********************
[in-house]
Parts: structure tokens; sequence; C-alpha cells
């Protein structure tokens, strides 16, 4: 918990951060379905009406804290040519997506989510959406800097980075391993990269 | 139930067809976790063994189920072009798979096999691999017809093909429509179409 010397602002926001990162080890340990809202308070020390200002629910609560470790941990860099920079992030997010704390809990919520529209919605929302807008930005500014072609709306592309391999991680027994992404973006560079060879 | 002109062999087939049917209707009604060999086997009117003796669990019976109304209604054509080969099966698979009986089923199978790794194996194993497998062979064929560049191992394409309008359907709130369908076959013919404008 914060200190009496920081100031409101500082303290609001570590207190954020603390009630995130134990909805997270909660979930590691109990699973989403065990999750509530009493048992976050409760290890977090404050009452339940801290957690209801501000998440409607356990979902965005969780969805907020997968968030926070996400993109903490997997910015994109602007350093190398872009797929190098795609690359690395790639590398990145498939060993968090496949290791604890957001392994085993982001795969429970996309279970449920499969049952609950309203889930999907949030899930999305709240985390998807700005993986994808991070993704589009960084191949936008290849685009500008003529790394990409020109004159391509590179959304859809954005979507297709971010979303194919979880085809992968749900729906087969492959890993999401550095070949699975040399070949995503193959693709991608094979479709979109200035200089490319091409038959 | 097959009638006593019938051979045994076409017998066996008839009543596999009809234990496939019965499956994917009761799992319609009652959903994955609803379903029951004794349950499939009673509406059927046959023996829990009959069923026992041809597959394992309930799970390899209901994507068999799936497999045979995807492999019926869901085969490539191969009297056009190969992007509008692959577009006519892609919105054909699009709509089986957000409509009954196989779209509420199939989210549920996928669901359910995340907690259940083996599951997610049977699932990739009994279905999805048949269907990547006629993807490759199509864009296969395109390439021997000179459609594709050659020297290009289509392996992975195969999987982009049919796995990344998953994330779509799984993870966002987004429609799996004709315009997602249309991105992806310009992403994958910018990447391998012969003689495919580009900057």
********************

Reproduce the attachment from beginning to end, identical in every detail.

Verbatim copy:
[in-house]
Parts: structure tokens; sequence; C-alpha cells
């Protein structure tokens, strides 16, 4: 918990951060379905009406804290040519997506989510959406800097980075391993990269 | 139930067809976790063994189920072009798979096999691999017809093909429509179409 010397602002926001990162080890340990809202308070020390200002629910609560470790941990860099920079992030997010704390809990919520529209919605929302807008930005500014072609709306592309391999991680027994992404973006560079060879 | 002109062999087939049917209707009604060999086997009117003796669990019976109304209604054509080969099966698979009986089923199978790794194996194993497998062979064929560049191992394409309008359907709130369908076959013919404008 914060200190009496920081100031409101500082303290609001570590207190954020603390009630995130134990909805997270909660979930590691109990699973989403065990999750509530009493048992976050409760290890977090404050009452339940801290957690209801501000998440409607356990979902965005969780969805907020997968968030926070996400993109903490997997910015994109602007350093190398872009797929190098795609690359690395790639590398990145498939060993968090496949290791604890957001392994085993982001795969429970996309279970449920499969049952609950309203889930999907949030899930999305709240985390998807700005993986994808991070993704589009960084191949936008290849685009500008003529790394990409020109004159391509590179959304859809954005979507297709971010979303194919979880085809992968749900729906087969492959890993999401550095070949699975040399070949995503193959693709991608094979479709979109200035200089490319091409038959 | 097959009638006593019938051979045994076409017998066996008839009543596999009809234990496939019965499956994917009761799992319609009652959903994955609803379903029951004794349950499939009673509406059927046959023996829990009959069923026992041809597959394992309930799970390899209901994507068999799936497999045979995807492999019926869901085969490539191969009297056009190969992007509008692959577009006519892609919105054909699009709509089986957000409509009954196989779209509420199939989210549920996928669901359910995340907690259940083996599951997610049977699932990739009994279905999805048949269907990547006629993807490759199509864009296969395109390439021997000179459609594709050659020297290009289509392996992975195969999987982009049919796995990344998953994330779509799984993870966002987004429609799996004709315009997602249309991105992806310009992403994958910018990447391998012969003689495919580009900057």